We have also recently become a member institution of ORCID (Open Researcher and Contributor ID)10 and will be exploring the use of its unique researcher identifier to improve the ingest of data held in Enlighten from services such as Web of Science and Scopus as these identifiers become available in those services. In addition, we are implementing a pilot data registry repository, exploring the links between publications and their associated research data, and linking these as staff indicate the availability of research data.
RCUK's policy on open access is still very new and Library staff will be conducting an ongoing advocacy campaign across the University to raise awareness of the policy and the University's approach in managing that policy. They will also be assisting staff in complying with their grant conditions. This work is the natural extension of our previous open access campaigns, building on their success and reflecting changes in policy.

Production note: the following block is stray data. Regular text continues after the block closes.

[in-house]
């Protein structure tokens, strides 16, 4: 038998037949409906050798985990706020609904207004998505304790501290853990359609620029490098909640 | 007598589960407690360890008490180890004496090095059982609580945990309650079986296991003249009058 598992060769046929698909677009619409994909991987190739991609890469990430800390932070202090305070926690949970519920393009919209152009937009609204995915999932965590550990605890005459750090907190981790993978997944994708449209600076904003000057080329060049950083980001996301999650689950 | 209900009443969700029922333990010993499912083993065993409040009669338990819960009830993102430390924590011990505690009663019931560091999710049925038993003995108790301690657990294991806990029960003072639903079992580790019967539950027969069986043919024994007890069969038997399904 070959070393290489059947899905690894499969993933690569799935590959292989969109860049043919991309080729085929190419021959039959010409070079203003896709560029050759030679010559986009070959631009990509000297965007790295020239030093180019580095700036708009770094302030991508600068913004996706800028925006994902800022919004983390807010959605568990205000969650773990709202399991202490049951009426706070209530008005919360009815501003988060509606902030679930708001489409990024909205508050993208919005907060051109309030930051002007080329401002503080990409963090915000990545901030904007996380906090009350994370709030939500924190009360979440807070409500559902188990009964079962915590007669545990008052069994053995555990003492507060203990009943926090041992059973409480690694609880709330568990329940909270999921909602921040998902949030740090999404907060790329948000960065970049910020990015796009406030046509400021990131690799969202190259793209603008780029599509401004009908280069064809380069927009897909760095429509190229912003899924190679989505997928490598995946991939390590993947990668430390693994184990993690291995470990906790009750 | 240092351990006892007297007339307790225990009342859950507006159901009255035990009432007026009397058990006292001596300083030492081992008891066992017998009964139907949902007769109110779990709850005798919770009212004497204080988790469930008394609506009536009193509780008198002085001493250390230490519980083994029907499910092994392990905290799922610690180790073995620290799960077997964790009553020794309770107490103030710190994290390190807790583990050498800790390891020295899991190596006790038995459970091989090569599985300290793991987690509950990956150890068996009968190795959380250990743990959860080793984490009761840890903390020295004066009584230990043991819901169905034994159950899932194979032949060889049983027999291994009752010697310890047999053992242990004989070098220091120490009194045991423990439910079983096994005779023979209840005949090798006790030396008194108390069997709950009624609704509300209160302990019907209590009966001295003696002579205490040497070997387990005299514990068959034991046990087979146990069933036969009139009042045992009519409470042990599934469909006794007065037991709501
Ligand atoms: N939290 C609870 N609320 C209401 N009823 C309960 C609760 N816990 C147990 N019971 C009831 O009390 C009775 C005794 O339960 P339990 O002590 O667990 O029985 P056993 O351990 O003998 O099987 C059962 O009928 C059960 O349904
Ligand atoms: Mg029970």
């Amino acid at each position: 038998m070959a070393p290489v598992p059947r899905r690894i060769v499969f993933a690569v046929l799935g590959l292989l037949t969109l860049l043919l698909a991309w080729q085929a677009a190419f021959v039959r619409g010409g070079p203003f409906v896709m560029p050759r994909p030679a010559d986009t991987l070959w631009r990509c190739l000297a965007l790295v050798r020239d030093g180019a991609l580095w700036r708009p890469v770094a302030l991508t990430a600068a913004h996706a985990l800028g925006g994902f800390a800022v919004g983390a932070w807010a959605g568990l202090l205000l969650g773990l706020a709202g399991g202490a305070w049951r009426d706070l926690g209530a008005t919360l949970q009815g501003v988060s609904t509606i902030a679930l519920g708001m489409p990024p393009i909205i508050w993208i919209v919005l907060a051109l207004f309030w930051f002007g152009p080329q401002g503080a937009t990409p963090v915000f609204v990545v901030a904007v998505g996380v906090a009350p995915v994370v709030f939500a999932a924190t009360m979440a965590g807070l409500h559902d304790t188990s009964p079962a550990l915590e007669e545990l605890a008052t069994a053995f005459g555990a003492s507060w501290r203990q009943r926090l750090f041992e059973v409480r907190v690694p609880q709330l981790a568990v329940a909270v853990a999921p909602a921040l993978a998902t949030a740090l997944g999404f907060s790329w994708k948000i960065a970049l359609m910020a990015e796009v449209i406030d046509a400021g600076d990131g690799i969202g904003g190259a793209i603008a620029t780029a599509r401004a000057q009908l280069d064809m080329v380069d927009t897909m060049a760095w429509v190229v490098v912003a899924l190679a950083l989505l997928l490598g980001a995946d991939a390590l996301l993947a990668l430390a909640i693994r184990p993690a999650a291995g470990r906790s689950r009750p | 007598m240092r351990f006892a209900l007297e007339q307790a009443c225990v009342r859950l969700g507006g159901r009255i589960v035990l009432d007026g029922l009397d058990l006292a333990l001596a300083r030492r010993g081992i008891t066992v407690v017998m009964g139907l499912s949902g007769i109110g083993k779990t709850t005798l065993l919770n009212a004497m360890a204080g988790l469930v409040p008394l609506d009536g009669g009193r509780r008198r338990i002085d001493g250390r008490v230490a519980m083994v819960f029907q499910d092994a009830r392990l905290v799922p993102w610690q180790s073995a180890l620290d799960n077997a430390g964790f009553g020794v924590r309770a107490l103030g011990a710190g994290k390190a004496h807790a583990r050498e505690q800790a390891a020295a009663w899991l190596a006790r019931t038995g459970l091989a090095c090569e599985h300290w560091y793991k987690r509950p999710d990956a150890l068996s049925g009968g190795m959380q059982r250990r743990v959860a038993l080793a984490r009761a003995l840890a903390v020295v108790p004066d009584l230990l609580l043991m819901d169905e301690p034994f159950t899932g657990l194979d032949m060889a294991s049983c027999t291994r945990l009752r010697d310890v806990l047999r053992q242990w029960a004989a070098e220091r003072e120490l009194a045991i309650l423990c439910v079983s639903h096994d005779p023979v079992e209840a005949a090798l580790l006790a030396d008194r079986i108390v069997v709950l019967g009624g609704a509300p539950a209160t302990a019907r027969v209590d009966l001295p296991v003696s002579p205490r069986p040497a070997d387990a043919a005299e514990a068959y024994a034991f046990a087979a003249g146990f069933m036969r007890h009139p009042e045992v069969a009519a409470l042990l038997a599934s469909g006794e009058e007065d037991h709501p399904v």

Technically, we will be focusing on the recently released version 1.0 of the RIOXX metadata profile and guidelines and the implementation of the EPrints plugin for RIOXX. The key impetus ‘for the development of these national guidelines is the Government-driven need for Research Councils to be able to identify the research outputs from projects they have funded’11 and this dovetails with our work in Enlighten to capture funder data and its subsequent re-use for reporting to funding bodies.
“we are …exploring the links between publications and their associated research data …”
It will continue to be an exciting time to be working with repositories and research systems as new guidelines like RIOXX and new services like ORCID continue to emerge alongside new processes for reporting (e.g. to the Research Outcome System).